In Genesis, Adam and Eve enjoyed open discourse with God until sin entered their souls and they hid themselves from him. Ever since the fall “hiding” has been a common trait in human relationships. Everyone employs a defense mechanism of “self-preservation” which began in our early childhood. Ever notice how shamelessly honest two-year olds are about everything? But that changes when their honesty creates problems with others. So they hide their thoughts and feelings to avoid the backlash. By the time we become adults, we carry baggage from past relationships that had shaped our style of communication; a style in which misunderstandings occur, relationships breakdown, and offenses are created.
Two basic ingredients are needed for good communication at levels 4 and 5 mentioned last week. They are time and honesty. Something many leaders avoid on account of their busy schedules.
It takes time to build safe relationships. You have to make such friendship a priority with another person for it to build into something meaningful. This is especially important during the courtship period of future spouses, and afterward in marriage. Because of our sin nature, safe relationships require constant attention and work. It isn’t automatic. It takes time to develop and maintain. If you’re married, you must prioritize time with your spouse and your children, providing time for your undivided attention. There needs to be a sharing of information and ideas beyond Level 2 facts with those you’re closest to. You need to share your thoughts and feelings, too. To do this, create an atmosphere for time. Making time with family can be an essential part of your day and the investment has long-range blessings down the road. God spent time with Adam and Eve in the garden. Jesus spent time with his disciples. How much time do you spend with the most important people in your life?
The second basic ingredient to build safe relationships is honesty. The scripture in 1 John 1:5-7 says:
God is light; in him there is no darkness at all. If we claim to have fellowship with him yet walk in darkness, we lie and do not live by the truth. But if we walk in the light, as he is in the light, we have fellowship with one another.”
This passage shows that fellowship is directly related to not hiding, but being completely open and honest. Real understanding between close friends will always break down when we withhold truth from each other. Fear of truth, guilt and hidden sins are all contributing factors to poor communication.
Honest communication carries two essential components. The first is effectively sending the message. Make sure the listener accurately interprets what you’ve shared with them. If you’re talking, be sure he or she doesn’t interrupt you before you’ve made yourself clear. Have them repeat what they think they heard and then, if needed, readjust your statement for greater clarification. If the listener misunderstands, keep cool and don’t react to the misunderstanding. Simply readjust your statement until they do. Remember, the other person doesn’t have to agree with you, only to understand accurately what you’ve said.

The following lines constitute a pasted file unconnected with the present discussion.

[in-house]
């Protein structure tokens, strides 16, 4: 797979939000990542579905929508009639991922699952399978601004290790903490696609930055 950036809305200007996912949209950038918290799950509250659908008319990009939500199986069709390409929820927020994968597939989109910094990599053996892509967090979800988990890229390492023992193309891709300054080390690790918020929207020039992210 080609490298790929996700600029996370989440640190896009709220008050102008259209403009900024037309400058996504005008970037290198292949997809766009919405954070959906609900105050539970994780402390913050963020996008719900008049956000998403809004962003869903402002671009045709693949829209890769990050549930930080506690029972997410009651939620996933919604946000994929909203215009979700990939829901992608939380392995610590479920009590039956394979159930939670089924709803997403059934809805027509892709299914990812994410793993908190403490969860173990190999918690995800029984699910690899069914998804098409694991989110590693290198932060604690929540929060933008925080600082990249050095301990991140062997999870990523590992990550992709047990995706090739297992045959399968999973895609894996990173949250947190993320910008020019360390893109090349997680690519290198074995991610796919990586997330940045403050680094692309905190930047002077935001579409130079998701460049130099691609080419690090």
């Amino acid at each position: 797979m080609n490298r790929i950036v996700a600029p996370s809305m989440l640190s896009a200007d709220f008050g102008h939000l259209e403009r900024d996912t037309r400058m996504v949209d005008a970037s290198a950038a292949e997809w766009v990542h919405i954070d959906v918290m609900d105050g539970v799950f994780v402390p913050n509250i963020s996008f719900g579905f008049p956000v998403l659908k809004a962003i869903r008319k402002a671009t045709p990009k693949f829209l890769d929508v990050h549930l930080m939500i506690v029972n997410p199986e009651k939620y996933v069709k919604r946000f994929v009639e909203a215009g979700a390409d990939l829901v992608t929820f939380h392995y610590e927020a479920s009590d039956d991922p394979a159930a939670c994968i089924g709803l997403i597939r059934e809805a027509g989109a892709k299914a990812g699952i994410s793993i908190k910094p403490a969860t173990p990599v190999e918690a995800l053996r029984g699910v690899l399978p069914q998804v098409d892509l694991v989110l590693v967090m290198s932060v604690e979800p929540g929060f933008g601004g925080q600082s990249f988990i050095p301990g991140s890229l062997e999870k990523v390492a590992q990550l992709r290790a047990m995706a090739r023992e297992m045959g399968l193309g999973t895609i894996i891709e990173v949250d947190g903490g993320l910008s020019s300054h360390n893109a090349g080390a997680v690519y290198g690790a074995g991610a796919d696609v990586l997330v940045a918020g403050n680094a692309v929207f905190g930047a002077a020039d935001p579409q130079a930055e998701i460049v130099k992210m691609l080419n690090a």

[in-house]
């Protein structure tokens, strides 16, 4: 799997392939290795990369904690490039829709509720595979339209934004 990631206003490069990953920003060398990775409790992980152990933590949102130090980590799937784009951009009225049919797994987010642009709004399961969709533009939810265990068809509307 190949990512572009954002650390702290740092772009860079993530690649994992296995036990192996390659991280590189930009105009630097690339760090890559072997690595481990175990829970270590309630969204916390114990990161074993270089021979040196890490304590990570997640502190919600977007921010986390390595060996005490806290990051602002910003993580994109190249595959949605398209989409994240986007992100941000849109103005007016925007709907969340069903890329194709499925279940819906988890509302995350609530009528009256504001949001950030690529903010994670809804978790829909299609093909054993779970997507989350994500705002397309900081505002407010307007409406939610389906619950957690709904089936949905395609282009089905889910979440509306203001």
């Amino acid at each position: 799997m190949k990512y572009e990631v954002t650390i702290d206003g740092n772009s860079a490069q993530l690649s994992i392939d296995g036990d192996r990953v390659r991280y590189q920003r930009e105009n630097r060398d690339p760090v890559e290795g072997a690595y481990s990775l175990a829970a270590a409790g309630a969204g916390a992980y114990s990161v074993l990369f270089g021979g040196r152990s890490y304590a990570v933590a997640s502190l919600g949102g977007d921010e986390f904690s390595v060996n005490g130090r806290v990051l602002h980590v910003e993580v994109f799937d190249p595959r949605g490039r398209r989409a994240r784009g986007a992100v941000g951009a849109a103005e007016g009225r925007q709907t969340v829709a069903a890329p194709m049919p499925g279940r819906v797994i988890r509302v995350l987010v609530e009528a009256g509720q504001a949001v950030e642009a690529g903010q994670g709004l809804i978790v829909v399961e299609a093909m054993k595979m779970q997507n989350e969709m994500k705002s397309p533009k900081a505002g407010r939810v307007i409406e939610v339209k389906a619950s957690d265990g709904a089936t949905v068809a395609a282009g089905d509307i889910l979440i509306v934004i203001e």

The second part of honesty in your communication is having good listening skills. James says in his epistle, “Everyone should be quick to listen, slow to speak.”1 It’s our tendency to not
1 James 1:19
give others our undivided attention when they’re sharing their thoughts, ideas, or feelings. This might be due to the fact that we hear several times faster than someone can speak, so our minds wander or jump ahead to interrupt them with our conclusions. Solomon warned against this when he said, “The person who answers before listening—that is their folly and shame.”2 This is why people tend to go to pastors, priests or professional counselors rather than their spouse or biased, opinionated friends. They want to talk with people who endeavor to understand them. Teenagers especially will do this. They’ll go to their friends before they go to their parents or an adult. Why? Because they feel safer with their friends who will listen. Because some parents haven’t shown themselves to be good listeners. Instead they react like judges, handing down a verdict. Poor listening on our part convinces the one who’s talking to us that we don’t care and are merely tolerating the time we’re spending with him or her. It especially shows up when your responses are superficial, clichéd or trivial.
When you as a leader learn how to listen intently, respond wisely and communicate effectively, you’ll be a person who is sought out for counsel. When was the last time your associates, friends, spouse, children, or acquaintances saw you as a safe person who would listen, understand and care? Jesus was a master at this, and our greatest example for artful communication.
2 Proverbs 18:13